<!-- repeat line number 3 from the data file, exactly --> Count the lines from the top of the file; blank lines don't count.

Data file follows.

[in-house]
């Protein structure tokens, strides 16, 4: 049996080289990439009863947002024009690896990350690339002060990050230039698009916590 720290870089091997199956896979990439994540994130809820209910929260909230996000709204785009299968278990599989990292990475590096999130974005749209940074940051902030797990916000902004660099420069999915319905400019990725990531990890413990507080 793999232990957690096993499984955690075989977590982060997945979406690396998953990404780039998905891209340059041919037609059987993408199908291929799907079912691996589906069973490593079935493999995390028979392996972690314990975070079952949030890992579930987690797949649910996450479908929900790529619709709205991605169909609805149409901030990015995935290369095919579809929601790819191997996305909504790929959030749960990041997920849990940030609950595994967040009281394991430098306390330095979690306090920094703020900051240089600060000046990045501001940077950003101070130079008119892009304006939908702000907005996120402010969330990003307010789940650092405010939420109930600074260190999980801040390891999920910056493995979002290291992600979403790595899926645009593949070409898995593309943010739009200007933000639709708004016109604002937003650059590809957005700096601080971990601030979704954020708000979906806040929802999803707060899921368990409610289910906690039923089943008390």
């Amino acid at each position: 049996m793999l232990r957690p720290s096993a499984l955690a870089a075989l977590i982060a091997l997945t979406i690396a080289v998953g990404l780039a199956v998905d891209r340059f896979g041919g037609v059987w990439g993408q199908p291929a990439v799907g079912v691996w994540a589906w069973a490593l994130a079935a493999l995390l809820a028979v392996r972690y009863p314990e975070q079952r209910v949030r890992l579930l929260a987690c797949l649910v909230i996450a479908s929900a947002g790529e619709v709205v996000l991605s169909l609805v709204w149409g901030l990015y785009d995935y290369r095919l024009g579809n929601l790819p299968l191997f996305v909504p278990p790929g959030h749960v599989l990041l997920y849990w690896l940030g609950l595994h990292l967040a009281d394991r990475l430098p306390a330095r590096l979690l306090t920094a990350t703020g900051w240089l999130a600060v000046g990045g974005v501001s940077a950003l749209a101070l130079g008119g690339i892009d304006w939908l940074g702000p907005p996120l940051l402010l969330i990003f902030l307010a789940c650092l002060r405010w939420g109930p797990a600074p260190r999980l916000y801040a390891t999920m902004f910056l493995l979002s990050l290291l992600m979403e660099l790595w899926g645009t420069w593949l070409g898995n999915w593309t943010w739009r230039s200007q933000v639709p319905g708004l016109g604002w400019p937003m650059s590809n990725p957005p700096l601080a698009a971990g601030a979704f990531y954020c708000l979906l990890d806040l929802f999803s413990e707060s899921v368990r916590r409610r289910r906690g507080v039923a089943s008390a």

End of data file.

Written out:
């Amino acid at each position: 049996m793999l232990r957690p720290s096993a499984l955690a870089a075989l977590i982060a091997l997945t979406i690396a080289v998953g990404l780039a199956v998905d891209r340059f896979g041919g037609v059987w990439g993408q199908p291929a990439v799907g079912v691996w994540a589906w069973a490593l994130a079935a493999l995390l809820a028979v392996r972690y009863p314990e975070q079952r209910v949030r890992l579930l929260a987690c797949l649910v909230i996450a479908s929900a947002g790529e619709v709205v996000l991605s169909l609805v709204w149409g901030l990015y785009d995935y290369r095919l024009g579809n929601l790819p299968l191997f996305v909504p278990p790929g959030h749960v599989l990041l997920y849990w690896l940030g609950l595994h990292l967040a009281d394991r990475l430098p306390a330095r590096l979690l306090t920094a990350t703020g900051w240089l999130a600060v000046g990045g974005v501001s940077a950003l749209a101070l130079g008119g690339i892009d304006w939908l940074g702000p907005p996120l940051l402010l969330i990003f902030l307010a789940c650092l002060r405010w939420g109930p797990a600074p260190r999980l916000y801040a390891t999920m902004f910056l493995l979002s990050l290291l992600m979403e660099l790595w899926g645009t420069w593949l070409g898995n999915w593309t943010w739009r230039s200007q933000v639709p319905g708004l016109g604002w400019p937003m650059s590809n990725p957005p700096l601080a698009a971990g601030a979704f990531y954020c708000l979906l990890d806040l929802f999803s413990e707060s899921v368990r916590r409610r289910r906690g507080v039923a089943s008390a």